#1
What is each model made for? For example, the jagstang is for grunge, and the jazzmaster is for jazz... Just wondering because I was looking at some telecasters today and this question just kept popping up in my head.
#2
Any guitar can do anything, I can play country on a bc rich, but telecasters have a distinct "twang" that makes them more popular in country, blues, and classic rock when equipped with single coils

With humbuckers you can easily play metal, amp is more tone than guitars
#3
It doesn't matter what it's made for, it's how you use it. Kind of a stupid question, tbh.
Quote by AA00P
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#4
its all in the player. teles are usually thought as country/blues guitars, but modded a little bit, and put in the hands of excellent players, like john 5 and jim root, they can completely metal. same with any other model.



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#5
Quote by chato3ltc
What is each model made for? For example, the jagstang is for grunge, and the jazzmaster is for jazz... Just wondering because I was looking at some telecasters today and this question just kept popping up in my head.



You can't go by the names, as they are chosen because they sound cool; not because they relate to any specific genre of music. If they did, then how could one explain "Broadcaster," "Telecaster," "Stratocaster" or "Starcaster"?

The Jag-Stang is associated with grunge because Kurt Cobain used to cannibalize Fender Jaguars and Mustangs to come up with the "Jag-Stang," though I don't know if he was the first person to do this. Those were both low-budget Fenders aimed at people who couldn't afford a Strat or a Tele.

As others have said, you can use any guitar for any style of playing. Les Paul was not a rocker by trade, but look how many rock and metal players use Les Pauls.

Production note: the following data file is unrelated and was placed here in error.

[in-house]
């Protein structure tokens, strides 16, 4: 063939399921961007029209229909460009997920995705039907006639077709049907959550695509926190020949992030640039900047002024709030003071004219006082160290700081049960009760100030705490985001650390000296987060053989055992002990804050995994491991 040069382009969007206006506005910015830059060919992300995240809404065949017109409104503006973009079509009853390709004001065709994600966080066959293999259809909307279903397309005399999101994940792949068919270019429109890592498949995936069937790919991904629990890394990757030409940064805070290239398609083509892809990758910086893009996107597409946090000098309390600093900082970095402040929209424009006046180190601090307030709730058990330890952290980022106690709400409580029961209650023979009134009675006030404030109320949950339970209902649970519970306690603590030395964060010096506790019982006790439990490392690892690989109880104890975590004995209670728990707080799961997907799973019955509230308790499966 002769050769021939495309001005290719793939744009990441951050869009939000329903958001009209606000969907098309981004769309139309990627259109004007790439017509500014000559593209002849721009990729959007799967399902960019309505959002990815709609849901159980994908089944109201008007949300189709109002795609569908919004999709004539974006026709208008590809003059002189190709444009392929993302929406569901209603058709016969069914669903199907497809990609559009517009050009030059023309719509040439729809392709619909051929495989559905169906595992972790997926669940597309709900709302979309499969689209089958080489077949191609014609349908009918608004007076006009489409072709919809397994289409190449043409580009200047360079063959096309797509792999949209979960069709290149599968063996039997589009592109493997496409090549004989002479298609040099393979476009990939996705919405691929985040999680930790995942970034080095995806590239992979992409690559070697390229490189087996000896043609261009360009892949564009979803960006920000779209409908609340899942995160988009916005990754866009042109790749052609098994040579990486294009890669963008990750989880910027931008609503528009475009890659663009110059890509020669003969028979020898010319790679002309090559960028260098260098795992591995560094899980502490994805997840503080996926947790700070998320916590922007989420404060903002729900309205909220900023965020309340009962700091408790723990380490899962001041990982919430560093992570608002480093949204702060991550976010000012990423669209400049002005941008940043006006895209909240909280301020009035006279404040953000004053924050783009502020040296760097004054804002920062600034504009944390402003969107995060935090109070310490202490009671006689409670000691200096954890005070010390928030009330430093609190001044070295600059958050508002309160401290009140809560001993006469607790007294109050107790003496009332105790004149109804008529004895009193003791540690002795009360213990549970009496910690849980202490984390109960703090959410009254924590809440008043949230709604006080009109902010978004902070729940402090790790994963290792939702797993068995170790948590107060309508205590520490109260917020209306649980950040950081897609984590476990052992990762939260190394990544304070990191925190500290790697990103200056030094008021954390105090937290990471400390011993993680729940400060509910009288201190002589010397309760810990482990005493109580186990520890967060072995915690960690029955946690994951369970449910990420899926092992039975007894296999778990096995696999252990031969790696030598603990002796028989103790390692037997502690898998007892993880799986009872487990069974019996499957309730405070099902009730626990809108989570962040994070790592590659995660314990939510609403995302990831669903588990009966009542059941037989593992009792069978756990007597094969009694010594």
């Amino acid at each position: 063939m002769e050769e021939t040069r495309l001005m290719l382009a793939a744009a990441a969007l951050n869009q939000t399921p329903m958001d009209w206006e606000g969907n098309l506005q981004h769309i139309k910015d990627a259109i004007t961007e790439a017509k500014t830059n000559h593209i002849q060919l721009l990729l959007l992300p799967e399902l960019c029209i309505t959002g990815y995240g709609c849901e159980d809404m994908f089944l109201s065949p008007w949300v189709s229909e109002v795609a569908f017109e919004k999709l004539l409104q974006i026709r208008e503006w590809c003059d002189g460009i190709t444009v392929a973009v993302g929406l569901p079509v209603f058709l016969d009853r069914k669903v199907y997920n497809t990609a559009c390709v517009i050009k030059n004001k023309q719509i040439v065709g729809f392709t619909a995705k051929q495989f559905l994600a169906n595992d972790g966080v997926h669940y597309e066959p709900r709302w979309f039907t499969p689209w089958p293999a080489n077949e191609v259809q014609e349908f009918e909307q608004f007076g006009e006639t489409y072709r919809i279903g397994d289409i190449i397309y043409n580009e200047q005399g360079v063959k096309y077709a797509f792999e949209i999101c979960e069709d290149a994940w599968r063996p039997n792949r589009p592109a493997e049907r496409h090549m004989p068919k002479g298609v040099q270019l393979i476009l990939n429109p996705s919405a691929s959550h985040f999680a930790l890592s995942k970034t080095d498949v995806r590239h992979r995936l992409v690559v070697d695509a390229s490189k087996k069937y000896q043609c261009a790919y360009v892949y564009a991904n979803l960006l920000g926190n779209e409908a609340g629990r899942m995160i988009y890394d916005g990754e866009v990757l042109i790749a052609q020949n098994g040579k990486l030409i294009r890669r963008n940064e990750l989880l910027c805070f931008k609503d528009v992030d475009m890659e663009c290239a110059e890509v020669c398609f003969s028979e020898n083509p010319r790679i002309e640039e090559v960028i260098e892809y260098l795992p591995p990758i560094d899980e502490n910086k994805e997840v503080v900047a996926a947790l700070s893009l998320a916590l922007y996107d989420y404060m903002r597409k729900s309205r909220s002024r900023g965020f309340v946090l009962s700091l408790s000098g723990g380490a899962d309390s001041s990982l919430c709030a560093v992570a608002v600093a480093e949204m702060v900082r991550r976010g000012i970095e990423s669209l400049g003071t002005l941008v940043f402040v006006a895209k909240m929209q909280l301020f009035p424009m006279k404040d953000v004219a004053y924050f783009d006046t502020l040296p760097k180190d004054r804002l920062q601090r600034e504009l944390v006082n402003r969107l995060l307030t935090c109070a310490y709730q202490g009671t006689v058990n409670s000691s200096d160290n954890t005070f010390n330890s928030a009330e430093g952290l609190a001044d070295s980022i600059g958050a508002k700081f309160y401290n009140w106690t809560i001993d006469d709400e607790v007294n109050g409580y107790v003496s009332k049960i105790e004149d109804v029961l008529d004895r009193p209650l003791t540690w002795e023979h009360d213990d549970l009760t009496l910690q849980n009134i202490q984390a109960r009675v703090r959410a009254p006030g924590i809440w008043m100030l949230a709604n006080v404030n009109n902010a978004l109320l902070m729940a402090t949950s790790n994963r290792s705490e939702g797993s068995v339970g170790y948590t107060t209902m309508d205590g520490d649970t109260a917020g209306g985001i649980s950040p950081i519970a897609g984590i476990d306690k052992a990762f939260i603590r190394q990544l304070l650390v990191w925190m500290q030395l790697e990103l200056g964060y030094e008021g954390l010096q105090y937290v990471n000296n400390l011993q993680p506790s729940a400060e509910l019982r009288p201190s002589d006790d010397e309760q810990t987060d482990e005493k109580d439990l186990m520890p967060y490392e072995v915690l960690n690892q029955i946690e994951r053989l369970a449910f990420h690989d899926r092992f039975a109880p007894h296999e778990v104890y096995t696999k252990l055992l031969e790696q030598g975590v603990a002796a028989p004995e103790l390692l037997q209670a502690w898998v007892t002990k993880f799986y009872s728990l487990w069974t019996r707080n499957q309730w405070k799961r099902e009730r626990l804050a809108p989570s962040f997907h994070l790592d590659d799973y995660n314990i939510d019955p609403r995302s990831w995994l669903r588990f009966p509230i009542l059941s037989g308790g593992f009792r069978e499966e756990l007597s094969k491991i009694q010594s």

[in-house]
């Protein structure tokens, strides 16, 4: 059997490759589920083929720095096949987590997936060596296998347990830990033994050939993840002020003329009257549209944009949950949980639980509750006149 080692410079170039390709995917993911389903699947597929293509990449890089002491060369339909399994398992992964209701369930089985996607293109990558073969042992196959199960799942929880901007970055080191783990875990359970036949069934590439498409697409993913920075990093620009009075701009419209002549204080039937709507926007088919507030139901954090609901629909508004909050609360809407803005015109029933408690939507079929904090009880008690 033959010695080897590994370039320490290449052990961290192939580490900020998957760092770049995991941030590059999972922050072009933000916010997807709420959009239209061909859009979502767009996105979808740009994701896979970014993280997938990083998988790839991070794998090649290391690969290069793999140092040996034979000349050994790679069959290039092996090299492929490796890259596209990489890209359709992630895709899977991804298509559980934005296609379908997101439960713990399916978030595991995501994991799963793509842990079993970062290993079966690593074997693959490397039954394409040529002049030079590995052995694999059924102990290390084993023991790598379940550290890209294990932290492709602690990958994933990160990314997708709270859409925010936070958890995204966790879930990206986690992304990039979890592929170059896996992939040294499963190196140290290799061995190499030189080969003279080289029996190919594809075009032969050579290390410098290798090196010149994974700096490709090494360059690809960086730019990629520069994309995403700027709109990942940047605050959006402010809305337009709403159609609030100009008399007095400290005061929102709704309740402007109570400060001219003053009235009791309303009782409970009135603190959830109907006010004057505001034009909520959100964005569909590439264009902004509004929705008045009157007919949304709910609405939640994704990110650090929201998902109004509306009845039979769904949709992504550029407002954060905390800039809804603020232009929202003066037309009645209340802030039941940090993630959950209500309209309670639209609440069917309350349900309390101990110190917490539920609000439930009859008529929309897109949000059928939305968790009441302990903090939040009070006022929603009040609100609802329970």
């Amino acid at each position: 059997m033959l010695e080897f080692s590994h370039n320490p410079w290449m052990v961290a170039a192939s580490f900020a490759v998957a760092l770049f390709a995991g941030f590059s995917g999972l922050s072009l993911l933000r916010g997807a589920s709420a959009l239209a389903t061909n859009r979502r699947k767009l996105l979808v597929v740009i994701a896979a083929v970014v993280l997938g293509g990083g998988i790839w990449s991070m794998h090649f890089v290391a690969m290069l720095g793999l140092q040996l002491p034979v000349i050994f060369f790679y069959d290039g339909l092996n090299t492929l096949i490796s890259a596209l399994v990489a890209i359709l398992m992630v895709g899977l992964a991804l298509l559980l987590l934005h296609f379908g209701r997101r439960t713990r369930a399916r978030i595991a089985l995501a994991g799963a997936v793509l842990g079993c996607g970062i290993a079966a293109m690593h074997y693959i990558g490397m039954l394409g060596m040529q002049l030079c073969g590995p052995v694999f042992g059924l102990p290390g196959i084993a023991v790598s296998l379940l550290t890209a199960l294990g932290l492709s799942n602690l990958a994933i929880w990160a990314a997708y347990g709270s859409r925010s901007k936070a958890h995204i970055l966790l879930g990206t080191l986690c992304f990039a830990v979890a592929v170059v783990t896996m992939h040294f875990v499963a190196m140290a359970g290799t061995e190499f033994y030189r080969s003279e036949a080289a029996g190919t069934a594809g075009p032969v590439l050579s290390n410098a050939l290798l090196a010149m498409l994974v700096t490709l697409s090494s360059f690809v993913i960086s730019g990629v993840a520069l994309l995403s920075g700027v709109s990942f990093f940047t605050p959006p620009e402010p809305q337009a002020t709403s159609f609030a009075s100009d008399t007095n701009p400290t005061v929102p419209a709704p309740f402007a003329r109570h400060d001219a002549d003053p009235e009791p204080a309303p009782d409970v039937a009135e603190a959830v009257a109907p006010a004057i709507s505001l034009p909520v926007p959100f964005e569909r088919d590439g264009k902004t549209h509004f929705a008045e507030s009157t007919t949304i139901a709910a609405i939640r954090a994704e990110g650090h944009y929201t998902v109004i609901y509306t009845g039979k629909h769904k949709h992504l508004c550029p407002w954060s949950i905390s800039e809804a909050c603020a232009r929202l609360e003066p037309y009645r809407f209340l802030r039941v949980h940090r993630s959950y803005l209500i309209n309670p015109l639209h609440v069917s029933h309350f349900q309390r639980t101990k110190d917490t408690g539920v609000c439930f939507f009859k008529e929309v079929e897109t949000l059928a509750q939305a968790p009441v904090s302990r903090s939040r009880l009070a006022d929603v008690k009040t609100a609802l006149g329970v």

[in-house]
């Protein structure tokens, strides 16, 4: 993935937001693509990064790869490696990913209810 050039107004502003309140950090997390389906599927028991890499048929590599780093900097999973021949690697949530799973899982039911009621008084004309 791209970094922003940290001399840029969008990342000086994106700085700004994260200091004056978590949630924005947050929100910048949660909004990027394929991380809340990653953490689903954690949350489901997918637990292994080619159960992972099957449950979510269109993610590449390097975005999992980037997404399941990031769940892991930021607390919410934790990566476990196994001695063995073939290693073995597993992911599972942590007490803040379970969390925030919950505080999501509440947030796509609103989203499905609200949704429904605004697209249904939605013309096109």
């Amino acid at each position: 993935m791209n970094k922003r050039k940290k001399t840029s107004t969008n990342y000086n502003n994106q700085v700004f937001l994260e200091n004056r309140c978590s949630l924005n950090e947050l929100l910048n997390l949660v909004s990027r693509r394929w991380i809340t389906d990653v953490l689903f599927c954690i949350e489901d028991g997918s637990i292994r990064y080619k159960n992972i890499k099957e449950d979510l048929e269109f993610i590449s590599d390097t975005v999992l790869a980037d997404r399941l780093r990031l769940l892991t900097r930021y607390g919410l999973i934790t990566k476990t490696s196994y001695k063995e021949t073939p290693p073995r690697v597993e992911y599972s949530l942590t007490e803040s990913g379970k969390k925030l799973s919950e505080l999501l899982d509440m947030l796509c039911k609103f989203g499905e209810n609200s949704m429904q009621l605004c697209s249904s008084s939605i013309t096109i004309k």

#6
fender definitely did make it's models for distinct purposes. the telecaster was, i believe, leo fender's first design. it's very twangy, the angled bridge pickup helps that out plus the fact that it's generally a heavy guitar. the strat is a jack of all trades that can do blues, country, classic rock, and (yes, really) metal. the telecaster deluxe was made to compete with the les paul when the LP got extremely popular. the invention of humbuckers really took the guitar world by storm and there was no 25.5" scale guitar using them. so the tele deluxe was a bit of a revolution. if you want to look up some fender history (or just guitar in general) it's pretty interesting.

anyway, there are a ton of people who know their early fender better than i do, so sorry if any of my facts are wrong.

and, obviously, you can play whatever you want on whatever you want. guitars are just set up the way they are to make certain sounds just a little bit easier to achieve.
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Last edited by LifeIsABullet16 at Dec 27, 2009,
#7
Quote by FatalGear41
You can't go by the names, as they are chosen because they sound cool; not because they relate to any specific genre of music. If they did, then how could one explain "Broadcaster," "Telecaster," "Stratocaster" or "Starcaster"?

The Jag-Stang is associated with grunge because Kurt Cobain used to cannibalize Fender Jaguars and Mustangs to come up with the "Jag-Stang," though I don't know if he was the first person to do this. Those were both low-budget Fenders aimed at people who couldn't afford a Strat or a Tele.

As others have said, you can use any guitar for any style of playing. Les Paul was not a rocker by trade, but look how many rock and metal players use Les Pauls.

You say that, but the Jazzmaster was indeed named that way because it was marketed at jazz guitarists and built with jazz in mind. But that doesn't mean that you can only use it for jazz, in fact, that doesn't even mean it's any good for jazz

edit: also, the jaguar, a budget guitar? you need to do some more research. in 1962 the jaguar was the top of the range model in fenders catalogue. The tele and the strat were still on sale for people who couldn't afford a jaguar!

The reason Kurt Cobain used jaguars and mustangs is because in the '80s you couldn't buy them new but there was an abundance of abandoned '60s models going cheap that he would buy because they were a good platform for modification. The jag-stang is a mashup of the two body shapes built to his own specifications.
Rig Winter 2017:

Fender Jazzmaster/Yamaha SG1000
Boss TU-3, DS-2, CS-3, EHX small stone, Danelectro delay
Laney VC30-112 with G12H30 speaker, or Session Rockette 30 for smaller gigs
Elixir Nanoweb 11-49 strings, Dunlop Jazz III XL picks
Shure SM57 mic in front of the amp
Last edited by Blompcube at Dec 27, 2009,
#8
Most guitars cover a variety of music without any problems. Its just some are a bit more suited to certain types.
#9
tele-the first fender guitar, normal single coils
strat-created for comfort, has more versatility
jazz-creat for jazz plays (TRUE) but was not preferred
jaguar-no idea why it was created, i think it was for surf bands
mustang-fender's student model
jagstang-created by kurt cobain, naturally it was aimed at grunge fans